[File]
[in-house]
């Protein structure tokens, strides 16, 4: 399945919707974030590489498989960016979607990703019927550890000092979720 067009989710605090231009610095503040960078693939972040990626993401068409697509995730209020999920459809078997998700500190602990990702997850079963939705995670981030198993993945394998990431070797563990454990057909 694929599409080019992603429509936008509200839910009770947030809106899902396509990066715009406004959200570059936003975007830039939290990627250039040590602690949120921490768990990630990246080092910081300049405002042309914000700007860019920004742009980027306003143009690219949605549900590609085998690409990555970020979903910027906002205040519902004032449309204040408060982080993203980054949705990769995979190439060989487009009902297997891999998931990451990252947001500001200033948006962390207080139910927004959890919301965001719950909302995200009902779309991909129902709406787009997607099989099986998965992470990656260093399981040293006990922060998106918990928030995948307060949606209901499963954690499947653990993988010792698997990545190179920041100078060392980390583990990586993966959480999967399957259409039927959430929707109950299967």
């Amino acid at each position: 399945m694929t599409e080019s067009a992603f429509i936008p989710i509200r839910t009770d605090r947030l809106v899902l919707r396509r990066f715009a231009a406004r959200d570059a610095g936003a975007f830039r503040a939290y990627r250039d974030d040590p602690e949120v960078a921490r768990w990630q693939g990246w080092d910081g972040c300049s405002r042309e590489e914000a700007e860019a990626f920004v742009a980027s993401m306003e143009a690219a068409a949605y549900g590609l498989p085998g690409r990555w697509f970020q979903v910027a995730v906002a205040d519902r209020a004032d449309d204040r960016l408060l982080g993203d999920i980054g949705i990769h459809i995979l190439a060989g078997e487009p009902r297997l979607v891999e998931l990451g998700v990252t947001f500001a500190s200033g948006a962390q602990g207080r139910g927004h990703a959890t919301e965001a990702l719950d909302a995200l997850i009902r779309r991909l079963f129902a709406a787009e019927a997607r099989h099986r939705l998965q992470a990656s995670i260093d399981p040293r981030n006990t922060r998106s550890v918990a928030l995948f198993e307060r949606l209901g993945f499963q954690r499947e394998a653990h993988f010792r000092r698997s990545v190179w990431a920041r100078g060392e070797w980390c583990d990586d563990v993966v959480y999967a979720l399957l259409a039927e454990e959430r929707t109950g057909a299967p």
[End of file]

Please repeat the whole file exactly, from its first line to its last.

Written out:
[in-house]
């Protein structure tokens, strides 16, 4: 399945919707974030590489498989960016979607990703019927550890000092979720 067009989710605090231009610095503040960078693939972040990626993401068409697509995730209020999920459809078997998700500190602990990702997850079963939705995670981030198993993945394998990431070797563990454990057909 694929599409080019992603429509936008509200839910009770947030809106899902396509990066715009406004959200570059936003975007830039939290990627250039040590602690949120921490768990990630990246080092910081300049405002042309914000700007860019920004742009980027306003143009690219949605549900590609085998690409990555970020979903910027906002205040519902004032449309204040408060982080993203980054949705990769995979190439060989487009009902297997891999998931990451990252947001500001200033948006962390207080139910927004959890919301965001719950909302995200009902779309991909129902709406787009997607099989099986998965992470990656260093399981040293006990922060998106918990928030995948307060949606209901499963954690499947653990993988010792698997990545190179920041100078060392980390583990990586993966959480999967399957259409039927959430929707109950299967």
């Amino acid at each position: 399945m694929t599409e080019s067009a992603f429509i936008p989710i509200r839910t009770d605090r947030l809106v899902l919707r396509r990066f715009a231009a406004r959200d570059a610095g936003a975007f830039r503040a939290y990627r250039d974030d040590p602690e949120v960078a921490r768990w990630q693939g990246w080092d910081g972040c300049s405002r042309e590489e914000a700007e860019a990626f920004v742009a980027s993401m306003e143009a690219a068409a949605y549900g590609l498989p085998g690409r990555w697509f970020q979903v910027a995730v906002a205040d519902r209020a004032d449309d204040r960016l408060l982080g993203d999920i980054g949705i990769h459809i995979l190439a060989g078997e487009p009902r297997l979607v891999e998931l990451g998700v990252t947001f500001a500190s200033g948006a962390q602990g207080r139910g927004h990703a959890t919301e965001a990702l719950d909302a995200l997850i009902r779309r991909l079963f129902a709406a787009e019927a997607r099989h099986r939705l998965q992470a990656s995670i260093d399981p040293r981030n006990t922060r998106s550890v918990a928030l995948f198993e307060r949606l209901g993945f499963q954690r499947e394998a653990h993988f010792r000092r698997s990545v190179w990431a920041r100078g060392e070797w980390c583990d990586d563990v993966v959480y999967a979720l399957l259409a039927e454990e959430r929707t109950g057909a299967p």